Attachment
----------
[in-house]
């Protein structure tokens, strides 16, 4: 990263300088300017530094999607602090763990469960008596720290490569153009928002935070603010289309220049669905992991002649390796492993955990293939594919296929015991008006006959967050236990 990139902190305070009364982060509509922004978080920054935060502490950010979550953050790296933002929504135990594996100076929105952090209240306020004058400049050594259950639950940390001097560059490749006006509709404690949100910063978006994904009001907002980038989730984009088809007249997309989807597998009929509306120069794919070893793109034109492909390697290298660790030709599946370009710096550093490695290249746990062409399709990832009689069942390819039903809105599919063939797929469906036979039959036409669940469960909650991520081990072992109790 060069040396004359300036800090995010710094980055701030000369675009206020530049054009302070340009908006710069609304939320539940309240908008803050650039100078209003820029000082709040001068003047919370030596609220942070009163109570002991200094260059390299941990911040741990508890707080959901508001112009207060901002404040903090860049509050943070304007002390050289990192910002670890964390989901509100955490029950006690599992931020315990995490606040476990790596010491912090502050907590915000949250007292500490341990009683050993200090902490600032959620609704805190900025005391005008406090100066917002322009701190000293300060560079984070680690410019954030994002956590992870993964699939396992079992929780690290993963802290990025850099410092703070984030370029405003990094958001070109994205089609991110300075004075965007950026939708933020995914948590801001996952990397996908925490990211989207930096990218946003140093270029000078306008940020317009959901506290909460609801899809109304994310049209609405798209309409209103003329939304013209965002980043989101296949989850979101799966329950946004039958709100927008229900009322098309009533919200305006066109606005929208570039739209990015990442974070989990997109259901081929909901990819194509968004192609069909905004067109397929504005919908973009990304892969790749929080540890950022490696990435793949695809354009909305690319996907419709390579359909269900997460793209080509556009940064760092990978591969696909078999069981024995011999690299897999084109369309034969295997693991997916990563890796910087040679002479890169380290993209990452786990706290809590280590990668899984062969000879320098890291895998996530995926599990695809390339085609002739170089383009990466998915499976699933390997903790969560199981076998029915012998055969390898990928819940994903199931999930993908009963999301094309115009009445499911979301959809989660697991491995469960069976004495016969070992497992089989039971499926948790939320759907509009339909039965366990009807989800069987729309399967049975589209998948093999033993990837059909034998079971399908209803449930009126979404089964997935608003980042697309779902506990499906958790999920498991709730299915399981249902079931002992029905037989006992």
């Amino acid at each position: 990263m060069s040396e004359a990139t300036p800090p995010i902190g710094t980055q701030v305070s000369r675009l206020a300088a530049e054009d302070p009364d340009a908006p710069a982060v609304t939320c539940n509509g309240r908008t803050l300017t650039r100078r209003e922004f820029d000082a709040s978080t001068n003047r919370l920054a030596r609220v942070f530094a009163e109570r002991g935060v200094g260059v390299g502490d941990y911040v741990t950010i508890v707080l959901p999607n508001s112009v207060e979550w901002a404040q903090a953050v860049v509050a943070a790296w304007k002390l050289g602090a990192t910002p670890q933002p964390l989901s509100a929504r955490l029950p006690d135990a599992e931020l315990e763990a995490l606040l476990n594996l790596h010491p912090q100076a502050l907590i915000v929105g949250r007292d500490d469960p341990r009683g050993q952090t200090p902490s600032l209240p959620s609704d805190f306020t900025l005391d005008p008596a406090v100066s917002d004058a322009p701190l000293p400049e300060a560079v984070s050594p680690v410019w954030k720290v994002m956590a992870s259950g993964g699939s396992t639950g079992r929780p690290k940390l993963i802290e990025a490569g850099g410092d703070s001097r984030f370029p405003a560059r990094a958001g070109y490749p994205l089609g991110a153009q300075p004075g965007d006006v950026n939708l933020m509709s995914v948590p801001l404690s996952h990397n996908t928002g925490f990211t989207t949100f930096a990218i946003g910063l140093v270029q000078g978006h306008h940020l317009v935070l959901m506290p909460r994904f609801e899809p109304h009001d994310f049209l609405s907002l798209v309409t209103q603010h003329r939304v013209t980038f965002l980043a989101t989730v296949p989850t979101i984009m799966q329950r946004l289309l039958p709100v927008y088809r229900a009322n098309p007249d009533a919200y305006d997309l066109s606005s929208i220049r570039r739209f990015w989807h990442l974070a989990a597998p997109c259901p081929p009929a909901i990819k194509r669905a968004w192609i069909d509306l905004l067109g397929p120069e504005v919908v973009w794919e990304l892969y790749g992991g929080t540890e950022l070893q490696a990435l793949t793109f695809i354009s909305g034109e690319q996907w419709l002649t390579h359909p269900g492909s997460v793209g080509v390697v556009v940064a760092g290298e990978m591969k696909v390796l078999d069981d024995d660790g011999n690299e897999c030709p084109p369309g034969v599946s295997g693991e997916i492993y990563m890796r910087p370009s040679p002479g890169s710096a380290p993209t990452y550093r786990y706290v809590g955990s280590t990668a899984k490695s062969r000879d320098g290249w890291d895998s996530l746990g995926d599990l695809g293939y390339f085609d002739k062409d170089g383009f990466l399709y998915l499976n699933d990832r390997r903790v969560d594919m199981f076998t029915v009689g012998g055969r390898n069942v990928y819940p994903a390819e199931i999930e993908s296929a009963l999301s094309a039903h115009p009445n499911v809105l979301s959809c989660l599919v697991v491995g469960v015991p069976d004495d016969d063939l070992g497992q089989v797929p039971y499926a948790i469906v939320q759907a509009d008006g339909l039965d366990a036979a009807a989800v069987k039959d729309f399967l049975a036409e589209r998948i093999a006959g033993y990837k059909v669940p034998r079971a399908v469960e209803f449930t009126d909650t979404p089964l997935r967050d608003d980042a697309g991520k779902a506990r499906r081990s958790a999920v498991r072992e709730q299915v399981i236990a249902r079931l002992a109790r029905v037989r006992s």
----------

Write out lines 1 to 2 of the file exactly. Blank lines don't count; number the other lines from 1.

[in-house]
């Protein structure tokens, strides 16, 4: 990263300088300017530094999607602090763990469960008596720290490569153009928002935070603010289309220049669905992991002649390796492993955990293939594919296929015991008006006959967050236990 990139902190305070009364982060509509922004978080920054935060502490950010979550953050790296933002929504135990594996100076929105952090209240306020004058400049050594259950639950940390001097560059490749006006509709404690949100910063978006994904009001907002980038989730984009088809007249997309989807597998009929509306120069794919070893793109034109492909390697290298660790030709599946370009710096550093490695290249746990062409399709990832009689069942390819039903809105599919063939797929469906036979039959036409669940469960909650991520081990072992109790 060069040396004359300036800090995010710094980055701030000369675009206020530049054009302070340009908006710069609304939320539940309240908008803050650039100078209003820029000082709040001068003047919370030596609220942070009163109570002991200094260059390299941990911040741990508890707080959901508001112009207060901002404040903090860049509050943070304007002390050289990192910002670890964390989901509100955490029950006690599992931020315990995490606040476990790596010491912090502050907590915000949250007292500490341990009683050993200090902490600032959620609704805190900025005391005008406090100066917002322009701190000293300060560079984070680690410019954030994002956590992870993964699939396992079992929780690290993963802290990025850099410092703070984030370029405003990094958001070109994205089609991110300075004075965007950026939708933020995914948590801001996952990397996908925490990211989207930096990218946003140093270029000078306008940020317009959901506290909460609801899809109304994310049209609405798209309409209103003329939304013209965002980043989101296949989850979101799966329950946004039958709100927008229900009322098309009533919200305006066109606005929208570039739209990015990442974070989990997109259901081929909901990819194509968004192609069909905004067109397929504005919908973009990304892969790749929080540890950022490696990435793949695809354009909305690319996907419709390579359909269900997460793209080509556009940064760092990978591969696909078999069981024995011999690299897999084109369309034969295997693991997916990563890796910087040679002479890169380290993209990452786990706290809590280590990668899984062969000879320098890291895998996530995926599990695809390339085609002739170089383009990466998915499976699933390997903790969560199981076998029915012998055969390898990928819940994903199931999930993908009963999301094309115009009445499911979301959809989660697991491995469960069976004495016969070992497992089989039971499926948790939320759907509009339909039965366990009807989800069987729309399967049975589209998948093999033993990837059909034998079971399908209803449930009126979404089964997935608003980042697309779902506990499906958790999920498991709730299915399981249902079931002992029905037989006992």